U.S. town demolished over lead contamination


A sign on the youth soccer field in Picher, Oklahoma April 18, 2006. For 23 years now, the 1,500-plus residents of this historic mining community in northeast Oklahoma have known they were in trouble, trapped by growing evidence that waste from mining operations the area once thrived on was poisoning the air, the water and the land. To match feature Life Oklahoma. REUTERS/Carey Gillam

Reuters | Jan 28, 2011

KANSAS CITY, Missouri (Reuters Life!) – Most of its residents left, the school closed, the city government was disbanded and starting this week nearly every commercial building in Picher, Oklahoma, will be demolished.

But the owner of the last-remaining open business in Picher, which has been vacated over the years because of lead contamination, is not ready to go.

“It’s not time for me to leave yet,” said Gary Linderman, owner of Old Miner’s Pharmacy in what is left of central Picher, located in the northeast corner of the state.

“I have an obligation to people. We are all creatures of habit and closing might throw them off.”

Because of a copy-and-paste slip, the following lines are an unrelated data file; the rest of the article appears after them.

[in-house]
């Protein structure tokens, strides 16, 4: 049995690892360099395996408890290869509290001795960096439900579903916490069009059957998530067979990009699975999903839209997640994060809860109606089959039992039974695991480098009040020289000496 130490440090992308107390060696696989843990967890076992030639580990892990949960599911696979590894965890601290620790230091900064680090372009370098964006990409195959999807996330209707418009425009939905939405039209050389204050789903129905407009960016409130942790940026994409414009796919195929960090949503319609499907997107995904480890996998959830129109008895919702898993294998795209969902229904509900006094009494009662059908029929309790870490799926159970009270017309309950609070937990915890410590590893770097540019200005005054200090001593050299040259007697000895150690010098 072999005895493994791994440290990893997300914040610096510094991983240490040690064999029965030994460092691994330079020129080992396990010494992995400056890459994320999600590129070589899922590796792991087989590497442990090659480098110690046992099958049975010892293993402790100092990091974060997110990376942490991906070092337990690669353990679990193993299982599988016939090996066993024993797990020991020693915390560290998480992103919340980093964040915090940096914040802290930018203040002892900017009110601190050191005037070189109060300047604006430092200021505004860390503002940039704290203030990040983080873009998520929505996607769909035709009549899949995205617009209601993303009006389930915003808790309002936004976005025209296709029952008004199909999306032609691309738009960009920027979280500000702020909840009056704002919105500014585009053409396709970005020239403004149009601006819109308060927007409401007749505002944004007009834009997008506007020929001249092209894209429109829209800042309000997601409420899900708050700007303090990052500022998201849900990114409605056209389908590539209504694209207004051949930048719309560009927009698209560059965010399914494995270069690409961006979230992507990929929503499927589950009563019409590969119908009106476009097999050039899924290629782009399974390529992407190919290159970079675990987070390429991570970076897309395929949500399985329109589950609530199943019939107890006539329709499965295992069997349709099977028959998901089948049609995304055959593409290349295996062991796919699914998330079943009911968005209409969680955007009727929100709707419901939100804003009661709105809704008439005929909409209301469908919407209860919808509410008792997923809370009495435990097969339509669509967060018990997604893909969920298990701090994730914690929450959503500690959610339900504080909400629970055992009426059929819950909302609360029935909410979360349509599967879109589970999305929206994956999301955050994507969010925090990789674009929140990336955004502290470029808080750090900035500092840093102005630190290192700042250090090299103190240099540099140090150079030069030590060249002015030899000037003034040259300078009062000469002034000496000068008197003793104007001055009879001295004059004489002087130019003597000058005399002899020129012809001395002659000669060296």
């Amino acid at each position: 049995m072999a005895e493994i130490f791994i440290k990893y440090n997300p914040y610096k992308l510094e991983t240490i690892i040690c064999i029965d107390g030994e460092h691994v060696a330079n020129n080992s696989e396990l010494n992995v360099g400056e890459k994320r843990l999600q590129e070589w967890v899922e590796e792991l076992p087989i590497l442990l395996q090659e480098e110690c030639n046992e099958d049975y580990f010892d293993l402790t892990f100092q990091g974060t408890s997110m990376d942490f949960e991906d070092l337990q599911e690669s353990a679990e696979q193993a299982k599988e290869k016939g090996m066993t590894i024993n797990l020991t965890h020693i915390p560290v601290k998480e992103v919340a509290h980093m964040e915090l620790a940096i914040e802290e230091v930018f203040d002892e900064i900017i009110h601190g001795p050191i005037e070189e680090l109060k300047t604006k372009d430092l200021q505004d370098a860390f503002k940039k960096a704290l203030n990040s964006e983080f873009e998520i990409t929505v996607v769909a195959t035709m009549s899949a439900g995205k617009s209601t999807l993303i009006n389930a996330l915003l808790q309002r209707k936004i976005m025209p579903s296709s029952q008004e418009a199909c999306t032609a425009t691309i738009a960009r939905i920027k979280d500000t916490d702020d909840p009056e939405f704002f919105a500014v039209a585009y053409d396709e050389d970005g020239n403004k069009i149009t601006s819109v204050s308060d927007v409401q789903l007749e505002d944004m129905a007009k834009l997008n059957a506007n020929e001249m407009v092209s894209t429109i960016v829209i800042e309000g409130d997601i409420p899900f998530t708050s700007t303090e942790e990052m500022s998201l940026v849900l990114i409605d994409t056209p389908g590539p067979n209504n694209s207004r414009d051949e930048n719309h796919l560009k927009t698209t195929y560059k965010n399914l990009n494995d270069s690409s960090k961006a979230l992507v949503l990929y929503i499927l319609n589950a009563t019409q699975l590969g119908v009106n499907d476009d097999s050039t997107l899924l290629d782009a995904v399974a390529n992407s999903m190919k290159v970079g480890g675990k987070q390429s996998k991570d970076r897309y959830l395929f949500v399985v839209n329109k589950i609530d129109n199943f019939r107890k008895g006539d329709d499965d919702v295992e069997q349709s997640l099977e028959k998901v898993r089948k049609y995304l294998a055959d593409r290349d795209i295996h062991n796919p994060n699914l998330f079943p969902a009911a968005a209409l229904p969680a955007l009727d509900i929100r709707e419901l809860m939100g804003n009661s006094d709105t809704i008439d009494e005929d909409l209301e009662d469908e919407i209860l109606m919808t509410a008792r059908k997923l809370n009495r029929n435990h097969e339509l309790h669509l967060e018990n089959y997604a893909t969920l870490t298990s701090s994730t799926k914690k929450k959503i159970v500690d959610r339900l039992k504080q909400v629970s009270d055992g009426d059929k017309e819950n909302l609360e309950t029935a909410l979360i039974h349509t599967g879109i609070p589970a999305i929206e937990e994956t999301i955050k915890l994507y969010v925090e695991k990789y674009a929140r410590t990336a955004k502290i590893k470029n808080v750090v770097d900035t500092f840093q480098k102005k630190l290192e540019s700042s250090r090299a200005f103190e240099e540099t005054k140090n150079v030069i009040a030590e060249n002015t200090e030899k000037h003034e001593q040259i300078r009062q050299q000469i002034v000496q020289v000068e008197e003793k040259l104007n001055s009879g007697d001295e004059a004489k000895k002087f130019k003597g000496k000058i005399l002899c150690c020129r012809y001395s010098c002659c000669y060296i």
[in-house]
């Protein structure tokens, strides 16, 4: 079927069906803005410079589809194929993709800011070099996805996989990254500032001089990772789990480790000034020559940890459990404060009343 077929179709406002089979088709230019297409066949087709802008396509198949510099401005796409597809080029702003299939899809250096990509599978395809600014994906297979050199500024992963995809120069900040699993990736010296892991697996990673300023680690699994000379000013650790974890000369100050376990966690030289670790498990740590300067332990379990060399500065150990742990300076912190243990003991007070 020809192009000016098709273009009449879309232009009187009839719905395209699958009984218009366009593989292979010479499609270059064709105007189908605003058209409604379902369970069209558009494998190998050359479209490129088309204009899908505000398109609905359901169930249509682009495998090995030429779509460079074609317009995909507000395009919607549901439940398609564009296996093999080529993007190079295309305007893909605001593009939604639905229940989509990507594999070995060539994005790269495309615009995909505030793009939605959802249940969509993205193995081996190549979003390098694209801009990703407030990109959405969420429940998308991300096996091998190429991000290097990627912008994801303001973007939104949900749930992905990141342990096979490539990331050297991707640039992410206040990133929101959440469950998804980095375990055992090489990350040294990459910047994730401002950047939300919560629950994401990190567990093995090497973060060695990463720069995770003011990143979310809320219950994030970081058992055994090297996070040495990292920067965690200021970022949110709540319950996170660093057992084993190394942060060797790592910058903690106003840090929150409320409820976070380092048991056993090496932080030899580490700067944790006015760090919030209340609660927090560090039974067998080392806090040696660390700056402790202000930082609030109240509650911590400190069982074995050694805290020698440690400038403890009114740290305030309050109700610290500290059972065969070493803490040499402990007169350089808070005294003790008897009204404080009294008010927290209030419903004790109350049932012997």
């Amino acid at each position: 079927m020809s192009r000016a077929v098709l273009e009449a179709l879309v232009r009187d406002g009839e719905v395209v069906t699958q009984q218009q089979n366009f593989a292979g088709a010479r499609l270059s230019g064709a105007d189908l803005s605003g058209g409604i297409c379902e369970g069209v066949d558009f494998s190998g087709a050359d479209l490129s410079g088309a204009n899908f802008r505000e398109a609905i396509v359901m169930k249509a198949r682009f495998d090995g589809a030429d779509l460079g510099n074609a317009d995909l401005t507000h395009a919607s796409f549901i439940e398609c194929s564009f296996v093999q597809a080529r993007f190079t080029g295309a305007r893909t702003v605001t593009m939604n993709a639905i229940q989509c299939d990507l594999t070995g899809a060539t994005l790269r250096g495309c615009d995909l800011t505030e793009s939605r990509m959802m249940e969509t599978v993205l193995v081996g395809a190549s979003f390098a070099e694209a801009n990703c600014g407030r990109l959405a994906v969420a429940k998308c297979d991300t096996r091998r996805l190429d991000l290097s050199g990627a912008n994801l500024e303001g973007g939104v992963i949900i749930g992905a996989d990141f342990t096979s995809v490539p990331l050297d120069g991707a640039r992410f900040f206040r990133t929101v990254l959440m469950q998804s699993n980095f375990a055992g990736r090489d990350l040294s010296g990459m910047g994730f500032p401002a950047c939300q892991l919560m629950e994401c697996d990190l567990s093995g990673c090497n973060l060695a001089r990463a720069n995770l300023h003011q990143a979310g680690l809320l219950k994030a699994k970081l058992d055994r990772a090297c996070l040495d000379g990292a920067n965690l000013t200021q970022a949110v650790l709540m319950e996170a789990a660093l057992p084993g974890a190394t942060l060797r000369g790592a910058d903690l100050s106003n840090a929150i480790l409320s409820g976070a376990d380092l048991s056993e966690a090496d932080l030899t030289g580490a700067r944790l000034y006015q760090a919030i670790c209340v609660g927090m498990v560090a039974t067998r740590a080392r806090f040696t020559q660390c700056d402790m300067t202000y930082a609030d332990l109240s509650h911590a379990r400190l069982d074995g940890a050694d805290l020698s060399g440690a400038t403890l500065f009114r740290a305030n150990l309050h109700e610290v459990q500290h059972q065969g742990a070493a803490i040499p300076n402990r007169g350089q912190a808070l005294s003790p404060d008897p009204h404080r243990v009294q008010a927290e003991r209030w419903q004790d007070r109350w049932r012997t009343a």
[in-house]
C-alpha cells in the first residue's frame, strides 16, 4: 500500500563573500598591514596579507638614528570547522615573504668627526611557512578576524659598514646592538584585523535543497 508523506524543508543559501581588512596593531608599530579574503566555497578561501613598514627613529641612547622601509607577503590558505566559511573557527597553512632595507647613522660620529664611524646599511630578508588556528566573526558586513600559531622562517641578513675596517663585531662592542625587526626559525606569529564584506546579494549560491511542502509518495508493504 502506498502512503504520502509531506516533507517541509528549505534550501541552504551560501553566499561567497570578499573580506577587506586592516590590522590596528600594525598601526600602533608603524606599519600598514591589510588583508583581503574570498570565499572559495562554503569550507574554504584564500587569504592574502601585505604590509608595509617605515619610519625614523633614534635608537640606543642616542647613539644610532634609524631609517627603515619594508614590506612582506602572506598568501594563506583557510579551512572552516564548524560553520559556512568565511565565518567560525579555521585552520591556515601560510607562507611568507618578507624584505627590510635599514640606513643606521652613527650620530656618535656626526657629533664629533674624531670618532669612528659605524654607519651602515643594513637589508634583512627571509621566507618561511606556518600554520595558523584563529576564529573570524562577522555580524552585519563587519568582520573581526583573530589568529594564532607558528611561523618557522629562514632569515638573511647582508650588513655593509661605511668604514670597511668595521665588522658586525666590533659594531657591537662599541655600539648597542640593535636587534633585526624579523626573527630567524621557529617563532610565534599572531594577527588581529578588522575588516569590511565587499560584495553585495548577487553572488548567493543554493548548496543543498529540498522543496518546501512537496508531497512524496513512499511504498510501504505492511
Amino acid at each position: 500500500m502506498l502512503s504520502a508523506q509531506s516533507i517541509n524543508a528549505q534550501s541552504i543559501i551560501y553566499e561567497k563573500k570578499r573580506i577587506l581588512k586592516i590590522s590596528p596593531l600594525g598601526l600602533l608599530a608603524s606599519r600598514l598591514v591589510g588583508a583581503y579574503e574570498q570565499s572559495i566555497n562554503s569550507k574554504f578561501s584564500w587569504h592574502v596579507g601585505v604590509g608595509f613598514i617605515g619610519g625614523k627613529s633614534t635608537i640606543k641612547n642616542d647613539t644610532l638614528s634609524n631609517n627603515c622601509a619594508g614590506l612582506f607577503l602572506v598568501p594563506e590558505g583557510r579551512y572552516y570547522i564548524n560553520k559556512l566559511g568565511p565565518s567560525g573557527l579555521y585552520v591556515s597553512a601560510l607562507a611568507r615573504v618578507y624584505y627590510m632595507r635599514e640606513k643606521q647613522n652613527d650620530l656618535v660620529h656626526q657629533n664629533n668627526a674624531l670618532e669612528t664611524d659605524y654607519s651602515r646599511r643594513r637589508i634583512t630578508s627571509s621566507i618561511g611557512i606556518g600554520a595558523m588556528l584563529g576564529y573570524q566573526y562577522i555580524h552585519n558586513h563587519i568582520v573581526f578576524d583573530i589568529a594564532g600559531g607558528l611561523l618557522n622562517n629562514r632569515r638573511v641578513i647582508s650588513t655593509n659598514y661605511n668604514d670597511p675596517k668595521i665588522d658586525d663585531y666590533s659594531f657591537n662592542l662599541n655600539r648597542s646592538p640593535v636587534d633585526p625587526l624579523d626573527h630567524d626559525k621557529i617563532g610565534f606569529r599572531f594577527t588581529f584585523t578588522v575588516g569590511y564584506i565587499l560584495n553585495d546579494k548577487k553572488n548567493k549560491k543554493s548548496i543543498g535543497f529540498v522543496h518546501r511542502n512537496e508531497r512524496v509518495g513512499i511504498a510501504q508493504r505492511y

In addition to providing prescriptions, the pharmacy is the only place left in town to buy snack food, beverages, over-the-counter medicine and other necessities.

Linderman declined a buyout from the federal government, which declared Picher a hazardous waste site in 1981 and has bought out about 900 homeowners and businesses. Crews demolished a funeral home, restaurant, thrift shop, apartment building and other structures this week, with more to come.

Besides lead contamination, Picher has suffered in recent years from sinkholes from old mines that threaten to swallow the community. Three years ago, a tornado destroyed about 150 homes, chasing more people away.

Picher’s population has shrunk from 1,640 in 2000 to only a handful of residents today. The school district and city government dissolved in 2009 and the post office closed.

The town had more than 14,000 residents in the 1920s.

Because of historic significance, a church, mining museum, auction house and a building where mining equipment was sold will remain standing, though they are abandoned. Linderman’s building will be surrounded by vacant lots in what used to be downtown, but he doesn’t seem to mind.

“I’m a farm boy,” he said. “I’m used to the wide open spaces.”

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